New Frontiers

by admin

37-Spanky Writer.3

Six years ago I typed the first words of a novel that I am now in the business of getting published.  True to my timing patterns, I’ve arrived at the musty world of publishing in the very moment technology is flipping all that tradition on its literal head.  But I think it bodes well for authors because now we have a chance of meeting our readers much earlier in the process.

A mere year ago if a novelist sought a paper and paste book deal, a gauntlet of gatekeepers stood between the manuscript and its readers. Protocol meant query letters en masse to agents, hooked up to acquisition editors interested in your kind of book (finding that information BTW is an irritating, mind numbing process).  From two paragraphs in this structured query letter, said agent would fall in love with your story, instantly think blockbuster and pitch it to his or her colleague at one of the “big six” (publishing houses).  IF you were lucky and managed to progress beyond the first two gatekeepers and get deep into the gauntlet you’d finally encounter a handful of humans, armed with mysterious and fiercely guarded formuli, who determined what all American readers wanted and therefore would be fed.

That has all changed now, and it’s not a pretty e-volution.  For more about the upheaval, read publishing biz observer Jane Friedman’s summary at LitFlow 2012

Agents, like the rest of us, are being forced to redefine their role and their business model.  2013 agents don’t even look at a manuscript from a debut author who isn’t already established with readers.  Platform is the word and they expect your connections to be evident online.

Now in the nonfiction world an author is selling expertise: a nutritionist writes a diet book, coach writes a how-to-win guide.  They know people who know they know how to cook and how to win = platform.  Fiction on the other hand makes for lively discussion as to platform, because we fictionados make things up as we go along.  It might be seventeen or thirty rewrites down the road before we decide who the story suits.

Fact is, a book’s success is, was, and always will be about READER DISCOVERY.  The internet makes it easier for authors and readers with common interests to find each other.  My role has evolved and extended to finding readers, and the idea sensibly impacts my business plan.

No One Can Know is set in 1964 Texas and centers on a manhunt triggered by JFK’s assassination. A coincidental bystander in Dealy Plaza becomes a target and unknowingly brings a family into the crosshairs.  Naturally I became a student of the times.  I soon discovered the politics and psychology of the Sixties offer up a mother lode of people stories.  And fascinating plots.  I’m not alone in being entertained by the era and culture.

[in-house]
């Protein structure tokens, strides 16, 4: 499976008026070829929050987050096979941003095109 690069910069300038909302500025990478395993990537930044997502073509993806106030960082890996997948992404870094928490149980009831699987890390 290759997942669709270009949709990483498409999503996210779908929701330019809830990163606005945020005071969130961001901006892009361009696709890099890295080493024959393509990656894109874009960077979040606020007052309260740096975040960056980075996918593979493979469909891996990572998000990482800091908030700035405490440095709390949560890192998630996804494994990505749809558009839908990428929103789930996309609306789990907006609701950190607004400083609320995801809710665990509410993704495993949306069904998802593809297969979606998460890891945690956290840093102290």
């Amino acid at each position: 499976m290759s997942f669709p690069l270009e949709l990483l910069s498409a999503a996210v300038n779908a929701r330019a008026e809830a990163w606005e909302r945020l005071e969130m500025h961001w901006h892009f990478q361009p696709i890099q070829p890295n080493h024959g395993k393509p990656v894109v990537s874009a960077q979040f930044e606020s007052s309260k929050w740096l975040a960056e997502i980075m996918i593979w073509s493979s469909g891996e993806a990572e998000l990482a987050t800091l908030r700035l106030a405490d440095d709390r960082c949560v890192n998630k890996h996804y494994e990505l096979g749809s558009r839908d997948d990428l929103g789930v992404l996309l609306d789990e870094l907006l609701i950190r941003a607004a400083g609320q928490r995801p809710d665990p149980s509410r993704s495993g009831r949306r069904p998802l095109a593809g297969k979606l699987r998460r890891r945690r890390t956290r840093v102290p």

Creating fan base is effectively accomplished online the same way it is done live.  By reaching out, sharing, and being accessible.  This is me stepping out with a blog where I plan to share and invite discussion about my political and historical research, and my experiences on the New Frontiers of publishing and literature. I’ve spent two years polishing NOCK through various critique groups, gentle gratis editors and three rounds of beta readers, all of whom enthusiastically encouraged me.  At two writer conferences last summer I pitched the pros face-to-face then engaged seasoned professional editors for my manuscript.

I’ve decided not to tread farther into the old, mysterious publishing machine during its current state of flux.  I’m calling on my pioneering spirit as I have always been enamored with new frontiers.  They call us indie authors.  A term I like with a cutting edge ring.  The ‘how’ of finding my fan base is a moving target until the dust settles, but I’m going for the adventure today.  My inner Supergirl is used to functioning as a work-in-progress anyway.

Please tour my website and see if two or three new posts per month appeals to you.  When you encounter announcements like a FB Fan Page I hope you’ll participate.  You can choose Facebook, Twitter or email — just register somewhere with me so we keep in touch.

I will have a book in your hands soon.  And I want you at the launch party.

Coming to online booksellers 2013

Coming up post (est. 3 weeks):  Dallas and JFK: My home town’s tragic romance

4 Responses to “New Frontiers”

  1. Amber S. says:

    This is SO exciting! And as one of the lucky readers who have gotten to see several versions of this tale and its evolution, I can tell you I can’t wait for the actual debut of this novel. Seriously. CanNOT wait.

  2. Elizabeth Harbin says:

    Congratulations on a job well done my friend! This will be such an interesting read for so many and I could not be happier for you! Brava!

  3. Congratulations on your first post—the first step of what I imagine will be a life-changing journey!

  4. Judy Knight says:

    Way to go! Can’t wait to read your book. I’m so proud of you!


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